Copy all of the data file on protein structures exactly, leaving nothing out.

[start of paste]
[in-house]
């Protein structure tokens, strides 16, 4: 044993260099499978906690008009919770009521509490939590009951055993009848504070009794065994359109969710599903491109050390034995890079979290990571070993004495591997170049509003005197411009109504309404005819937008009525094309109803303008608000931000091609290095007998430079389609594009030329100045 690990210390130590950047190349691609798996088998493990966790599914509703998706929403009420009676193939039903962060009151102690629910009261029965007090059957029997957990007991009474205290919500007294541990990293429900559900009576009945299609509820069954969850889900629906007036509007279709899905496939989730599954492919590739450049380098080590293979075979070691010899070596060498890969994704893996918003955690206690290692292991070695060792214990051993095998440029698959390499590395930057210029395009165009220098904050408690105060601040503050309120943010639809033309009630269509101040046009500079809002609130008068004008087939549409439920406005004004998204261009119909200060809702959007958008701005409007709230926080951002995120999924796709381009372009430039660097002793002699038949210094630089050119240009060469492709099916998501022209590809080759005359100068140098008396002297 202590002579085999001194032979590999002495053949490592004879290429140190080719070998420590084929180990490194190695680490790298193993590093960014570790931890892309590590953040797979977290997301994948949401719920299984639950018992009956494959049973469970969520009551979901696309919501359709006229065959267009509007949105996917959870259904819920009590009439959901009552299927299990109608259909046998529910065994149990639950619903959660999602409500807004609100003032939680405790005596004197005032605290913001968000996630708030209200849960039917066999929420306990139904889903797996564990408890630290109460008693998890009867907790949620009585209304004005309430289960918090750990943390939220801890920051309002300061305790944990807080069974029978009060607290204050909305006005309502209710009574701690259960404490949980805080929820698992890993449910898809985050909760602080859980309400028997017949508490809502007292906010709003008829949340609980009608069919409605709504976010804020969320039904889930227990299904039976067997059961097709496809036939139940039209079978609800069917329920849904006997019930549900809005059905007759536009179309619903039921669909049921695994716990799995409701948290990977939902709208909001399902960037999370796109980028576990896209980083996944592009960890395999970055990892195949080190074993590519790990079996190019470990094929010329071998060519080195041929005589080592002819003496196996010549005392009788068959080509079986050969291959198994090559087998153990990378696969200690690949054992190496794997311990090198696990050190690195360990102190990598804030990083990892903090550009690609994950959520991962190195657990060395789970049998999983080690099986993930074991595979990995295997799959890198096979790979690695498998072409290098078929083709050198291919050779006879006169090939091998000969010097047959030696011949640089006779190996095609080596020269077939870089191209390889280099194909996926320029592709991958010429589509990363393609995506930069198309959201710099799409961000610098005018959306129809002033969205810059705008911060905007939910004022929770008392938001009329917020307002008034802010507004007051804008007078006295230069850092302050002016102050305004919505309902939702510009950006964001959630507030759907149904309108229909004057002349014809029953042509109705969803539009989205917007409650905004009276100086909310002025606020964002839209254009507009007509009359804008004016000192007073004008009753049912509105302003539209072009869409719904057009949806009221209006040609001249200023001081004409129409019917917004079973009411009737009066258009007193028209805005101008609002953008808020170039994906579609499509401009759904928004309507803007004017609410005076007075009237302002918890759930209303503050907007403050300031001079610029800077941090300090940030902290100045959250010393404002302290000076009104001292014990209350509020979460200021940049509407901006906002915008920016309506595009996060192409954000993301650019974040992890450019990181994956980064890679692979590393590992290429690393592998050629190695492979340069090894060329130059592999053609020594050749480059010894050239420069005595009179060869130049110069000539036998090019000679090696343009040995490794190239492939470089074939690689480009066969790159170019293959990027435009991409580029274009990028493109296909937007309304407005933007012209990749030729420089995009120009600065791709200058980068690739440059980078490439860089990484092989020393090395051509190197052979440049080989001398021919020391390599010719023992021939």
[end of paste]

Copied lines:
[in-house]
């Protein structure tokens, strides 16, 4: 044993260099499978906690008009919770009521509490939590009951055993009848504070009794065994359109969710599903491109050390034995890079979290990571070993004495591997170049509003005197411009109504309404005819937008009525094309109803303008608000931000091609290095007998430079389609594009030329100045 690990210390130590950047190349691609798996088998493990966790599914509703998706929403009420009676193939039903962060009151102690629910009261029965007090059957029997957990007991009474205290919500007294541990990293429900559900009576009945299609509820069954969850889900629906007036509007279709899905496939989730599954492919590739450049380098080590293979075979070691010899070596060498890969994704893996918003955690206690290692292991070695060792214990051993095998440029698959390499590395930057210029395009165009220098904050408690105060601040503050309120943010639809033309009630269509101040046009500079809002609130008068004008087939549409439920406005004004998204261009119909200060809702959007958008701005409007709230926080951002995120999924796709381009372009430039660097002793002699038949210094630089050119240009060469492709099916998501022209590809080759005359100068140098008396002297 202590002579085999001194032979590999002495053949490592004879290429140190080719070998420590084929180990490194190695680490790298193993590093960014570790931890892309590590953040797979977290997301994948949401719920299984639950018992009956494959049973469970969520009551979901696309919501359709006229065959267009509007949105996917959870259904819920009590009439959901009552299927299990109608259909046998529910065994149990639950619903959660999602409500807004609100003032939680405790005596004197005032605290913001968000996630708030209200849960039917066999929420306990139904889903797996564990408890630290109460008693998890009867907790949620009585209304004005309430289960918090750990943390939220801890920051309002300061305790944990807080069974029978009060607290204050909305006005309502209710009574701690259960404490949980805080929820698992890993449910898809985050909760602080859980309400028997017949508490809502007292906010709003008829949340609980009608069919409605709504976010804020969320039904889930227990299904039976067997059961097709496809036939139940039209079978609800069917329920849904006997019930549900809005059905007759536009179309619903039921669909049921695994716990799995409701948290990977939902709208909001399902960037999370796109980028576990896209980083996944592009960890395999970055990892195949080190074993590519790990079996190019470990094929010329071998060519080195041929005589080592002819003496196996010549005392009788068959080509079986050969291959198994090559087998153990990378696969200690690949054992190496794997311990090198696990050190690195360990102190990598804030990083990892903090550009690609994950959520991962190195657990060395789970049998999983080690099986993930074991595979990995295997799959890198096979790979690695498998072409290098078929083709050198291919050779006879006169090939091998000969010097047959030696011949640089006779190996095609080596020269077939870089191209390889280099194909996926320029592709991958010429589509990363393609995506930069198309959201710099799409961000610098005018959306129809002033969205810059705008911060905007939910004022929770008392938001009329917020307002008034802010507004007051804008007078006295230069850092302050002016102050305004919505309902939702510009950006964001959630507030759907149904309108229909004057002349014809029953042509109705969803539009989205917007409650905004009276100086909310002025606020964002839209254009507009007509009359804008004016000192007073004008009753049912509105302003539209072009869409719904057009949806009221209006040609001249200023001081004409129409019917917004079973009411009737009066258009007193028209805005101008609002953008808020170039994906579609499509401009759904928004309507803007004017609410005076007075009237302002918890759930209303503050907007403050300031001079610029800077941090300090940030902290100045959250010393404002302290000076009104001292014990209350509020979460200021940049509407901006906002915008920016309506595009996060192409954000993301650019974040992890450019990181994956980064890679692979590393590992290429690393592998050629190695492979340069090894060329130059592999053609020594050749480059010894050239420069005595009179060869130049110069000539036998090019000679090696343009040995490794190239492939470089074939690689480009066969790159170019293959990027435009991409580029274009990028493109296909937007309304407005933007012209990749030729420089995009120009600065791709200058980068690739440059980078490439860089990484092989020393090395051509190197052979440049080989001398021919020391390599010719023992021939």